Submission + - Google announces Dart programming language (extremetech.com) 1

MrSeb writes: "A few days after Google was caught registering a bunch of Dart-related domain names, and the inevitable storm of speculation, it has now emerged that Dart is a new programming language for "structured web programming." The language will be unveiled by Gilad Bracha (co-author of Java) and Lars Bak (creator of Chrome's V8 JavaScript engine) on October 10 at the Goto conference in Aarhus, Denmark.

We can only guess at the language's characteristics and feature set until then, but we can infer a few things: Google has already released one language in recent history — Go — so we can assume that Dart won't be a C-like system-oriented language. With the "structured web programming" moniker, it's also likely to be some kind of interpreted, in-the-browser language — so more like JavaScript or Python, and less like Java or other compiled languages. One of the biggest hints, though, is that both Bracha and Bak have worked extensively with Smalltalk in the past — and an interpreted Smalltalkesque language would fit right into the "structured web programming" mold, too."


Submission + - Mozilla Asks All CAs to Audit Security Systems (threatpost.com)

Trailrunner7 writes: Already having revoked trust in all of the root certificates issued by DigiNotar, Mozilla is taking steps to avoid having to repeat that process with any other certificate authority trusted by Firefox, asking all of the CAs involved in the root program to conduct audits of their PKIs and verify that two-factor authentication and other safeguards are in place to protect against the issuance of rogue certificates.

Mozilla officials have notified all of the CAs involved in the organization's trusted root program for Firefox that they need to perform the audits and other required actions within the next eight days and send the results to Mozilla. The message, also posted to the Mozilla developer security policy group on Google, sends a clear message that Mozilla officials have little interest in seeing a rerun of the DigiNotar episode with another certificate authority.


Submission + - Sonic CD is Retturning to Consoles (gamergaia.com)

flipmop44 writes: "The Sega CD did a lot of things wrong; from small cruddy full-motion video to incredibly lackluster games, the peripheral definitely wasn’t Sega’s best invention. However, the Sonic game that came out of the console was actually a very good title. Often regarded as the best Sonic game to date, Sonic CD was probably the best thing about the Sega CD and now gamers will have the chance to play the classic Sonic title on just about any gaming device."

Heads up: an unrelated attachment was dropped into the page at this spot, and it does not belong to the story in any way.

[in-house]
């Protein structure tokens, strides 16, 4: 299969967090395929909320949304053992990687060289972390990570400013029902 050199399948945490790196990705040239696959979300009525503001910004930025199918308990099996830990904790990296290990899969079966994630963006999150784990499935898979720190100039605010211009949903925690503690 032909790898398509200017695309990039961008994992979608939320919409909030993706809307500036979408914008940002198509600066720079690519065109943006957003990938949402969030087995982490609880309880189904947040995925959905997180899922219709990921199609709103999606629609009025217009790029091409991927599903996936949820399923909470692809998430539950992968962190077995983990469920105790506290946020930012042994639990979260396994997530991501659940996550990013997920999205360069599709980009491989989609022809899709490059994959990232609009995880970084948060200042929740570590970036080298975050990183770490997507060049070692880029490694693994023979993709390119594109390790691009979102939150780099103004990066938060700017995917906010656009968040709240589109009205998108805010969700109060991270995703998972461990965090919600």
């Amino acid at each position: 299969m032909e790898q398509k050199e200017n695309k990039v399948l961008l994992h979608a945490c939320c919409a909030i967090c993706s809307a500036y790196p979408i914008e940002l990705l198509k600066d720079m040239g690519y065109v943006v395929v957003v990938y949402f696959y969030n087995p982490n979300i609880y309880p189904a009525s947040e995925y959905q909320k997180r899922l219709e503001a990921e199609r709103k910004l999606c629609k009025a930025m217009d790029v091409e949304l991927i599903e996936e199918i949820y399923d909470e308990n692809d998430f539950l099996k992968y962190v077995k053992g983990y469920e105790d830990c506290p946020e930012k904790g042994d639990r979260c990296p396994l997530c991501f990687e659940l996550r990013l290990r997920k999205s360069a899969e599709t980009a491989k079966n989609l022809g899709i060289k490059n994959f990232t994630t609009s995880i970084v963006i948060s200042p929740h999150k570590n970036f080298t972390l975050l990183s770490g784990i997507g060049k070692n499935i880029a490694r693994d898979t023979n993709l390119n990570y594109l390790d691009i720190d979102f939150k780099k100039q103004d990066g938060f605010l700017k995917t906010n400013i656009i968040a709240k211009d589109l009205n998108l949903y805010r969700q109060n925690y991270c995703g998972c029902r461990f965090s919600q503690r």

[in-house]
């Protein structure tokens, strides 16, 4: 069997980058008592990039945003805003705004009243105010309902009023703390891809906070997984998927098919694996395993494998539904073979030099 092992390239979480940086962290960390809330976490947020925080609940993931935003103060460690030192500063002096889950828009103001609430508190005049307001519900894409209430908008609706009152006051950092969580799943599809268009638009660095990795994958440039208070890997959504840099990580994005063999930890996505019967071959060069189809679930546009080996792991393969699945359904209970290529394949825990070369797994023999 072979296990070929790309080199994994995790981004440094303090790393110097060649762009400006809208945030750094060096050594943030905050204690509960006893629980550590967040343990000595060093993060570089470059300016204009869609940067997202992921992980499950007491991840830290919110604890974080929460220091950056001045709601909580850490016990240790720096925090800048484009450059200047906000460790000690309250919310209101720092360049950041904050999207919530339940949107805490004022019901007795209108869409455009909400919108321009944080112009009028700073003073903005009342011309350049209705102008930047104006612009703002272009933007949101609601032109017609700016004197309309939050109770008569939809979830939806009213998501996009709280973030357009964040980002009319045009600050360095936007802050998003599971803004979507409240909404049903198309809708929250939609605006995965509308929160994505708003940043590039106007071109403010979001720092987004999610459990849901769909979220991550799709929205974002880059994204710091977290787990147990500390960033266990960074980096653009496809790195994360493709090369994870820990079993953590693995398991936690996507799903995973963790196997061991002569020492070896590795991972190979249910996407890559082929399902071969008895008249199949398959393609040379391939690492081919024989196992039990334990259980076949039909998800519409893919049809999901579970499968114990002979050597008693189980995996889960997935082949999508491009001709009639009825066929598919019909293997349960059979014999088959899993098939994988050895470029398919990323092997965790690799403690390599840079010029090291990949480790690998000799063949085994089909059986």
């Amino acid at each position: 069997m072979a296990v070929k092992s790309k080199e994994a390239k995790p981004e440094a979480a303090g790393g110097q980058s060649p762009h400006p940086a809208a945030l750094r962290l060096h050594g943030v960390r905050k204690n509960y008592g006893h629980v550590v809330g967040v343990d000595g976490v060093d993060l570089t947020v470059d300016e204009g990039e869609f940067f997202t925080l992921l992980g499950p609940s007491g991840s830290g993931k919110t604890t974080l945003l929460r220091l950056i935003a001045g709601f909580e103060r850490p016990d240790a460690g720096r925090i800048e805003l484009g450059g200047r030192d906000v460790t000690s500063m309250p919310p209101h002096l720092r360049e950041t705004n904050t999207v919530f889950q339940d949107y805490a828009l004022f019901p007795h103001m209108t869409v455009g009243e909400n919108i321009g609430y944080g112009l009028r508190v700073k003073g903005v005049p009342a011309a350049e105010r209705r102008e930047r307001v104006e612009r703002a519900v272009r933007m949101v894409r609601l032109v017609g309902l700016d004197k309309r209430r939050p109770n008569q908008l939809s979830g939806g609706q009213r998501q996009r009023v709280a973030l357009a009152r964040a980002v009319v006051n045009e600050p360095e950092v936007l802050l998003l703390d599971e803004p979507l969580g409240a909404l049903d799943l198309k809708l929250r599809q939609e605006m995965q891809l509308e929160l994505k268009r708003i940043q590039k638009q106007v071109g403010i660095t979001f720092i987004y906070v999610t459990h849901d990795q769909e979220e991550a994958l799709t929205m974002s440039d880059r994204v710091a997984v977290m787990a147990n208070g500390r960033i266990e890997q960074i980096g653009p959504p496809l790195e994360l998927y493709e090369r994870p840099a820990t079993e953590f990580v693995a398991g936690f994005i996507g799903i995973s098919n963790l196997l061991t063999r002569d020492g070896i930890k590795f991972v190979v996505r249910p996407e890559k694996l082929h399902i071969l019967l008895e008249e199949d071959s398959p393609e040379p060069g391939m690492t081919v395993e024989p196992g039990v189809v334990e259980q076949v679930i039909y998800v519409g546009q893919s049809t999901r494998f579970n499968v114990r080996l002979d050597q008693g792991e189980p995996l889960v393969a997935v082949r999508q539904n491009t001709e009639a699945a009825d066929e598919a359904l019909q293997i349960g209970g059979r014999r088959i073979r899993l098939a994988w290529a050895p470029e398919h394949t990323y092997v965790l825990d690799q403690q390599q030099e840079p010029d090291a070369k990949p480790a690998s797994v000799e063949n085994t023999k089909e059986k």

First Person Shooters (Games)

Submission + - Filmaker make Hollywood Apocolypse film for $250 (twitchfilm.com)

An anonymous reader writes: Film makers David and Ian Purchase shook the internet 2 years ago, with Escape from City 17 Part One. Now Part Two is out and it is even more ground breaking. Coming in at 14 mins, you feel like you are in a Hollywood apocalypse film with visuals that put big budget Hollywood films to shame.

Submission + - Private planes, private no more (chicagotribune.com) 3

chill writes: The Department of Transportation, which used to allow anyone with a private plane to choose not to have their flight plans made available for public consumption, has decided to eliminate that option. So if you want to snoop into someone else's travel itinerary, you can do it. [Note: The filing of general aviation flight plans with air traffic control is strictly voluntary, but strongly encouraged. Their primary use is if the pilot doesn't arrive within an hour of schedule, where to start looking for the wreckage.]

Submission + - Neanderthal sex boosted immunity in modern humans (bbc.co.uk)

NotSanguine writes: Sexual relations between ancient humans and their evolutionary cousins are critical for our modern immune systems, researchers report (subscription only) in Science journal.

Mating with Neanderthals and another ancient group called Denisovans introduced genes that help us cope with viruses to this day, they conclude.


Submission + - Google +1 button upgraded! (pureinfotech.com)

An anonymous reader writes: Google has incorporated two features into the +1 button, sharing with your circle directly into Google+ right from a web page and +snippets which builds a nice preview of a web page for you to share and easily jump-start a conversation.